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A kinder Christmas: have you ever pet a turkey?

Updated: Jan 20

Many years ago, in 2008, I had the opportunity to visit one of Farm Sanctuary's shelters in northern California. It was a transformative experience; though I had volunteered at animal sanctuaries in the past, this trip ended up being more of a holiday and this relaxed atmosphere meant that we got to know many of the rescued residents of the sanctuary individually. There was Dawn, the small, beautiful russet-coloured cow who served the role of matriarch in Farm Sanctuary's large herd of rescued cattle, many of whom were twice her size. And there was Indigo, a rooster who had gained the trust of his own little flock of hens with his generous, gentle nature: when humans came with treats like oats or cut grapes, he would step back and cluck loudly, waiting for the hens to come and eat first before he took his share. And there was Lily, the biggest pig, whose...er...enthusiasm for food had caused her caregivers into providing her own dish at feeding time, while the rest of the herd shared their troughs properly!


But this post is about turkeys, and we got to spend the most time with them. Though the birds spent their mornings and evenings roaming outside, the hot California summer found most of them resting and keeping cool in the breeze of the fans of an open barn during the afternoon. And that's where we ended up too, with Amelia, Gingko, Delta and many more. People who have never known turkeys as anything other than headless, trussed-up corpses on their Christmas table might be surprised to know how incredibly gentle and personable they are, and how much they love being pet. They behaved very much like dogs--some ignored us, many wandered up to us for an exploratory peck and a pat, and others refused to leave our side, demanding strokes! (As in humans and all other animals, there was a wide variety in personalities.) In particular they loved being pet under their wings, and once they got used to our presence, would approach with them spread out as an invitation, appearing frustrated when we didn't initially take the hint.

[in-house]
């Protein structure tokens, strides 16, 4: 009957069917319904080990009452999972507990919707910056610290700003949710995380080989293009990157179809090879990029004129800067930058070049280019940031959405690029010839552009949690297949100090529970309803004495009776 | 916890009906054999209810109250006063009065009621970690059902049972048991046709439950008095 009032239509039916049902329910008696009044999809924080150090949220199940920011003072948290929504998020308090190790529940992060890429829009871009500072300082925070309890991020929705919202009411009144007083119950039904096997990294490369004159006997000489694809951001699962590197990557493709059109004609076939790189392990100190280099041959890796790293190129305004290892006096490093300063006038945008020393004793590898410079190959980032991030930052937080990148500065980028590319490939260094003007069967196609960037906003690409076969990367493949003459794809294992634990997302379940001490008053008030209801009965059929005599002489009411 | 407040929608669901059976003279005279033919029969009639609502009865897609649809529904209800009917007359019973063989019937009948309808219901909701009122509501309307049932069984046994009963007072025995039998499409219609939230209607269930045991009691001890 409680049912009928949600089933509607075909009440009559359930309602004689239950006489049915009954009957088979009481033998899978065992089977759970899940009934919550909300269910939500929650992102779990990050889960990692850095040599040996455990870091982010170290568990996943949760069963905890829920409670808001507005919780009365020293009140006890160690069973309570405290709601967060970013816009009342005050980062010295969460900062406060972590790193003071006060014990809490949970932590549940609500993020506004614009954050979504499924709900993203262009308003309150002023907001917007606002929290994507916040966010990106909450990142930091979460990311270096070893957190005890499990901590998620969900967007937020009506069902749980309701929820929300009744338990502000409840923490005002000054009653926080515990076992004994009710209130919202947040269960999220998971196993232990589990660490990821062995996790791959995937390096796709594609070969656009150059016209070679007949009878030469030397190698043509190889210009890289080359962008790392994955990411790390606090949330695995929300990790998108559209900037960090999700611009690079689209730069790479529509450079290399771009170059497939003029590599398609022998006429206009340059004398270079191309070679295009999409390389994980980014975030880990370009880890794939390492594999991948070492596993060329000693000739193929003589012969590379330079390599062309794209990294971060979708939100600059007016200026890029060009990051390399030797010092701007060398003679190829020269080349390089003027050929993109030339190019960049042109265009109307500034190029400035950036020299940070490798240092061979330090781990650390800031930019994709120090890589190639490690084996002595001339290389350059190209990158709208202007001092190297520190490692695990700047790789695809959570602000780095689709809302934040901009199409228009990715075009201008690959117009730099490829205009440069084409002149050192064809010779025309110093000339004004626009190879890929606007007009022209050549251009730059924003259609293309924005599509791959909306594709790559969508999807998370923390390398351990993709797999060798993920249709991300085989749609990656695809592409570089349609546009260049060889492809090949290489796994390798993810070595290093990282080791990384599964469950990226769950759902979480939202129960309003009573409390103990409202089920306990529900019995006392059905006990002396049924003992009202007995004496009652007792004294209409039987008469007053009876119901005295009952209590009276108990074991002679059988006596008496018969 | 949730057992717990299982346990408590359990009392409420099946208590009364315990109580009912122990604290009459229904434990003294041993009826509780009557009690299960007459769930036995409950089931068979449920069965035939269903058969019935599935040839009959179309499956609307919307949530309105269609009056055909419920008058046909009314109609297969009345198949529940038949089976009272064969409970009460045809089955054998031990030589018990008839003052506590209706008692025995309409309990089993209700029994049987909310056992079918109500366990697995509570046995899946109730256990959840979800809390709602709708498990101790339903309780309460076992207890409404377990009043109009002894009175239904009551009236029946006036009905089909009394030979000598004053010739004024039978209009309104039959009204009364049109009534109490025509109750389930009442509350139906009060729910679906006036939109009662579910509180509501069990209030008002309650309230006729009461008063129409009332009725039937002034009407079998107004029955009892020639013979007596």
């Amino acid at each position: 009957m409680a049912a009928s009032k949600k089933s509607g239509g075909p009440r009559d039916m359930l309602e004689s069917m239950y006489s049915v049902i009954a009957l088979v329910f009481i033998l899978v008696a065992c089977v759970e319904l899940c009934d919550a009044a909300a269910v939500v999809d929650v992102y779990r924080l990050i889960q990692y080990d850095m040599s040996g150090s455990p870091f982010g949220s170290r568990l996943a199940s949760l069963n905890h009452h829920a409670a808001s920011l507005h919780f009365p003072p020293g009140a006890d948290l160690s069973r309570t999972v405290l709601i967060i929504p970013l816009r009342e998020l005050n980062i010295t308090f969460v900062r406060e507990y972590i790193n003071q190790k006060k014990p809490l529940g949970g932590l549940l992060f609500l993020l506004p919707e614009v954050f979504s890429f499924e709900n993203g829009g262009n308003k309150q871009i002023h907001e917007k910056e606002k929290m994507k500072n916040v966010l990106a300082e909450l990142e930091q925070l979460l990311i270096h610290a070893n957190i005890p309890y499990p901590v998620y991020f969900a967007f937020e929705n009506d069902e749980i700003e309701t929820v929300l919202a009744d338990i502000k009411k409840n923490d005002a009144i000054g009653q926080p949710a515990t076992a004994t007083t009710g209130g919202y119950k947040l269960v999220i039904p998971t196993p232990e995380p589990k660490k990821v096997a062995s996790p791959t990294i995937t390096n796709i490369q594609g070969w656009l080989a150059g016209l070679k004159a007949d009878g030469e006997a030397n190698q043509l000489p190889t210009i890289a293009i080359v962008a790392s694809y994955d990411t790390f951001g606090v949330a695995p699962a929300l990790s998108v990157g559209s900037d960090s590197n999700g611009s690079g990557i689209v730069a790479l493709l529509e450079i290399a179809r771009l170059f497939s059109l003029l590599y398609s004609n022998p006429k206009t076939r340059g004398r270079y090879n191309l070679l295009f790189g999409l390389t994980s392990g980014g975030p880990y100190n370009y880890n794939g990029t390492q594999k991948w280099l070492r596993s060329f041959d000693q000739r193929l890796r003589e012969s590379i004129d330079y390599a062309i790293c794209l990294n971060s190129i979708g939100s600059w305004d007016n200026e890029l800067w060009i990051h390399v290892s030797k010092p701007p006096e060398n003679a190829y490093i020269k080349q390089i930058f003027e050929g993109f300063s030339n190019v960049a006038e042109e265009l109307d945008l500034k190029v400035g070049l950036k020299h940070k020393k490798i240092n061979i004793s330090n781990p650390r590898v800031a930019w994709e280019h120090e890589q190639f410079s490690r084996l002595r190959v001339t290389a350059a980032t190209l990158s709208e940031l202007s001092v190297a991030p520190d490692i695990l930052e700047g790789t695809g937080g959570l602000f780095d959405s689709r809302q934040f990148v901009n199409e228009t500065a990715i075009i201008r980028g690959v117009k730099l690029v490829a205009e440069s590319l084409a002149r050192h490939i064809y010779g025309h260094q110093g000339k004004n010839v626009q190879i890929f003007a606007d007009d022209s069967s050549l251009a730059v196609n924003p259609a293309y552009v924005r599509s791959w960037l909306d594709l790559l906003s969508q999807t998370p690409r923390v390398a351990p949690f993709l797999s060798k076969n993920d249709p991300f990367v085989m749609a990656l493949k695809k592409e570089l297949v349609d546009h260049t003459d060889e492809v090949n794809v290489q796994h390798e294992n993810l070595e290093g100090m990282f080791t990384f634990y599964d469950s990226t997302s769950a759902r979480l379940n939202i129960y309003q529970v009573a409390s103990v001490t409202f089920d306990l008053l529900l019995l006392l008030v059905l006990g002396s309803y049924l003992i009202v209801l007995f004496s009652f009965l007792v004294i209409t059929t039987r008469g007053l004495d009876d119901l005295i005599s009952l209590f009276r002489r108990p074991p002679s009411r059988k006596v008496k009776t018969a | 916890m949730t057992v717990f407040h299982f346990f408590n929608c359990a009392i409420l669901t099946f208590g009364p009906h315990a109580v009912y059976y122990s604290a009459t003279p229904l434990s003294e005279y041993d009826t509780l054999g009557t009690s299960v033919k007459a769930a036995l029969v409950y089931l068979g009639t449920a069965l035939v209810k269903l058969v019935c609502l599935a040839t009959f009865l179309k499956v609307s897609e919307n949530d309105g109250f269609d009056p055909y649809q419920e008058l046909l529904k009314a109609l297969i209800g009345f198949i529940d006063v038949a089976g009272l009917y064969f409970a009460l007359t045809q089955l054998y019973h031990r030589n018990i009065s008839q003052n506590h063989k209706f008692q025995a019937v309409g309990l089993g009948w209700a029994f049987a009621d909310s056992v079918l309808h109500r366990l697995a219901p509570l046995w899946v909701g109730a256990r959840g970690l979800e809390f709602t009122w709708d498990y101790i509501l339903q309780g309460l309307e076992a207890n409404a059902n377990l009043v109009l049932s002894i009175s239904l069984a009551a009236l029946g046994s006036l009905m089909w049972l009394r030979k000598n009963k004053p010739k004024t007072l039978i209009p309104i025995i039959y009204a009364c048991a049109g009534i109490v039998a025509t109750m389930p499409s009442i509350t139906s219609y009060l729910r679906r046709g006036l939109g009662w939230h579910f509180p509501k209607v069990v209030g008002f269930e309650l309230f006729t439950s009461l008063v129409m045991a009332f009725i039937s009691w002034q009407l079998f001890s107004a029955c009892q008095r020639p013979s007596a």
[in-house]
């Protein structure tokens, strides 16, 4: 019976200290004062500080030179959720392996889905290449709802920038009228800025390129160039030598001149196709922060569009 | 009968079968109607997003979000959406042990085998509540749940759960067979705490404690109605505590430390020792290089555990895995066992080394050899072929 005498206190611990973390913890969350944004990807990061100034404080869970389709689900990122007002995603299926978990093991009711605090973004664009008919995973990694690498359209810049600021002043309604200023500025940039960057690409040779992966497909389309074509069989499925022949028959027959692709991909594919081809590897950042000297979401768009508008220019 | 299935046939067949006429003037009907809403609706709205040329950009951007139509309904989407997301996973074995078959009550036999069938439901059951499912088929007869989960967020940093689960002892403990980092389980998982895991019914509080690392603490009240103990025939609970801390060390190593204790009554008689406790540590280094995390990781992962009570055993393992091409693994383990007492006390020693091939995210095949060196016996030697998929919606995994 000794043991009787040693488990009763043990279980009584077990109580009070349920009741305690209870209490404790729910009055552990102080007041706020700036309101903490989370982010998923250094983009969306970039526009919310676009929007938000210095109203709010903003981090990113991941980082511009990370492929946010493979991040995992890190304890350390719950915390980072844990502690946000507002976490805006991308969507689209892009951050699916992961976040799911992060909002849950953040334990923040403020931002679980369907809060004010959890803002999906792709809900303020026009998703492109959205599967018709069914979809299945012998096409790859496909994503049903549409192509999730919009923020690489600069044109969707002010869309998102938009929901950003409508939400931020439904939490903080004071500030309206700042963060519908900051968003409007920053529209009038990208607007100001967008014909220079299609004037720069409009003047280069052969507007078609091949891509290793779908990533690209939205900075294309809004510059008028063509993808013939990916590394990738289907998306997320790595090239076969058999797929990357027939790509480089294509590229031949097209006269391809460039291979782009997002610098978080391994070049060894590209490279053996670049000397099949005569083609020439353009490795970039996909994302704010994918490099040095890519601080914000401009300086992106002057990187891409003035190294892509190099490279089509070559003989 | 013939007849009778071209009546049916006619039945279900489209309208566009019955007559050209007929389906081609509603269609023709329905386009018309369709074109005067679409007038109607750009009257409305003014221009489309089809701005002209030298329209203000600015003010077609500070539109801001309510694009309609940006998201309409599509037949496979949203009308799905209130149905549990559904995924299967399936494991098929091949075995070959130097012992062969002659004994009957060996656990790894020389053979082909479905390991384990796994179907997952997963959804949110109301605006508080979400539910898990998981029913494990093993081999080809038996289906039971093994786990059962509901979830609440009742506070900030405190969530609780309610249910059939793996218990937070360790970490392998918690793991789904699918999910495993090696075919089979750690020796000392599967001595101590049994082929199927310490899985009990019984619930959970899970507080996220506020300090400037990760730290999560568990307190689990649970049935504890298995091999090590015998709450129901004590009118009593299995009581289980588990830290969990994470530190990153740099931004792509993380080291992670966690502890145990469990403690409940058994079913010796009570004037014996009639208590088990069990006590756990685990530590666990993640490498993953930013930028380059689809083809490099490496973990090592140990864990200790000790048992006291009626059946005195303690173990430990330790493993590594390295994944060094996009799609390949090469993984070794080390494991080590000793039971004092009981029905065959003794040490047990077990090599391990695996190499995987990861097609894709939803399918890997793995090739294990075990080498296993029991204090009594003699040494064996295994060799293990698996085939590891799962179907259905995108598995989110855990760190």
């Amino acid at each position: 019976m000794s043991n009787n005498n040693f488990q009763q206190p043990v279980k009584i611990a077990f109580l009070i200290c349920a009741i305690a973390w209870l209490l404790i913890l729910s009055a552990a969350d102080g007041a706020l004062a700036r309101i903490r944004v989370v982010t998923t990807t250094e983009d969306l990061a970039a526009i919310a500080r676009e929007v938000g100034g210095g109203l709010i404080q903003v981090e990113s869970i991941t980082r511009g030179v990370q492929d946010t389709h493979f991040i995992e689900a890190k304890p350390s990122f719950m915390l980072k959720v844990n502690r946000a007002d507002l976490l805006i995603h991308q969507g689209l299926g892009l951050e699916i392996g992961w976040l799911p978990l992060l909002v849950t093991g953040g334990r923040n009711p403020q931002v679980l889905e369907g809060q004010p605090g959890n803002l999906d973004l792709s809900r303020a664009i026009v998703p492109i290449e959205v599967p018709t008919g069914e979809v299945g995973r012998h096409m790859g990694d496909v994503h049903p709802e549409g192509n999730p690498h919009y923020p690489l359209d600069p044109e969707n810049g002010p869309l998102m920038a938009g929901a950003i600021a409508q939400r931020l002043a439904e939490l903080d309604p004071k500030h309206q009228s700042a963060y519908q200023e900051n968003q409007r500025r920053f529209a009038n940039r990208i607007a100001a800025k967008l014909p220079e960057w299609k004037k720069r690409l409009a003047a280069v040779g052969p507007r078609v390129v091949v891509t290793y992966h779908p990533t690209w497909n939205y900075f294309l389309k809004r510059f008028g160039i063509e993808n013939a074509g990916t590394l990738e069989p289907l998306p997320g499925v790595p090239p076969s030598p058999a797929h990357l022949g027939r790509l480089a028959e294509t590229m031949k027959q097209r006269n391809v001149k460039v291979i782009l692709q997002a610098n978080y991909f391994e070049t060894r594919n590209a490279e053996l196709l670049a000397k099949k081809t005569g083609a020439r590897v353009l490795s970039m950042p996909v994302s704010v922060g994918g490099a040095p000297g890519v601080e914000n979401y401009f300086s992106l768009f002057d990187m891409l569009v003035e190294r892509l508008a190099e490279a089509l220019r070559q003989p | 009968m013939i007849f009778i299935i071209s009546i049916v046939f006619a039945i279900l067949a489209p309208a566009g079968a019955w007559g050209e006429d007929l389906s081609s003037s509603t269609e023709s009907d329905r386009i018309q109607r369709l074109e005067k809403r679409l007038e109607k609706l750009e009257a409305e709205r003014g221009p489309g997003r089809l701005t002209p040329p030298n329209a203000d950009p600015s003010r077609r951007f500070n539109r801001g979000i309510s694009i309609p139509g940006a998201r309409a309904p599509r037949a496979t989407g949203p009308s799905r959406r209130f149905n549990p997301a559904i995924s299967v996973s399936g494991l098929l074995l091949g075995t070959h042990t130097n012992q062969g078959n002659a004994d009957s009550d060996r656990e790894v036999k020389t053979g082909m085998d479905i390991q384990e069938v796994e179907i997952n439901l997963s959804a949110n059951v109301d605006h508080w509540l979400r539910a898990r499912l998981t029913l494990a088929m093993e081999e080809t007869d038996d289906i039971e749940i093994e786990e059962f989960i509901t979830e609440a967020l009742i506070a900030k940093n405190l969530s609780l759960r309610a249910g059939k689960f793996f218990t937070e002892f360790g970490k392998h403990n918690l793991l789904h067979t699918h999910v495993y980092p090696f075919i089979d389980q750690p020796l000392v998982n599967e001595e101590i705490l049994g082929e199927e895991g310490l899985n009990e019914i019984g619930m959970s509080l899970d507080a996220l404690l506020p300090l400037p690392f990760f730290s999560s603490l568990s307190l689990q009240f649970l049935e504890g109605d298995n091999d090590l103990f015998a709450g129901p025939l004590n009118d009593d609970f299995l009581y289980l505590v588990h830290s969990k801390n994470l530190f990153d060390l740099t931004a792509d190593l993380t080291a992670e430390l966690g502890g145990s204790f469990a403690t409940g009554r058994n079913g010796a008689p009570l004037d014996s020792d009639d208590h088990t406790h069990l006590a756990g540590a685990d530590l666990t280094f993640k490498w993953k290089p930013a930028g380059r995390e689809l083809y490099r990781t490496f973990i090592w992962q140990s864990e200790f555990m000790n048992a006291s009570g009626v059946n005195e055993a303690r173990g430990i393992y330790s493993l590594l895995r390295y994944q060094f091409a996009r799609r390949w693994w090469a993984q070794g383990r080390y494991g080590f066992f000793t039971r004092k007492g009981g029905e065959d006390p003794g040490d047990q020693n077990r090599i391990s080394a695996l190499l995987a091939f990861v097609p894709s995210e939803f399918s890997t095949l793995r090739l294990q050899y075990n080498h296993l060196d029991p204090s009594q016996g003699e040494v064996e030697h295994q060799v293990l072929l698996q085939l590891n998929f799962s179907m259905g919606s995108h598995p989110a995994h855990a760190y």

Of course, the vast majority of these gentle birds will never experience a moment of kindness in their entire lives, and the only contact they will have with human hands will be violent and painful. In the UK, we kill 18 million turkeys annually, 10 million of them at Christmas. (10,000 were recently killed in North Yorkshire as the H5N8 avian flu strain continues to spread. Read more about the danger of bird flu at our recent blog post, The next pandemic is already on its way.) By the best of industry standard they suffer, with approximately 90% being raised in enormous warehouses with tens of thousands of other birds, never to see the light of day until they are on the way to the slaughterhouse, where they are hung upside down on a conveyer belt and dragged through electrified water before their throats are slit. The fortunate ones die quickly; others remain conscious until they reach the tank of boiling water that loosens their feathers for plucking. (And yes, this includes RSPCA-approved 'free range' birds.) Wild male turkeys weigh about 7.5 kilograms, but as with chickens, extreme breeding means that the birds that people eat weigh more than three times that when they are killed, with as much as 25 kg being common. But their bodies are not made to withstand such weight and an estimated 5-15% (or nearly 3 million individual birds) die of starvation or thirst when their legs break beneath them and they cannot get to food or water; an acceptable and expected loss in an industry where each bird is worth pennies. They can live 10 years, but are sent to slaughter at between two and six months. And one investigation after another demonstrates that cruelty is the default, not the exception. What a way to celebrate Christmas!


This has been a difficult year for many of us and if there's anything the world needs now, it's more compassion. Put just a little bit more love into the world by sparing someone's life this Christmas. It's so easy too--just check out some of the many, many cruelty-free alternatives!

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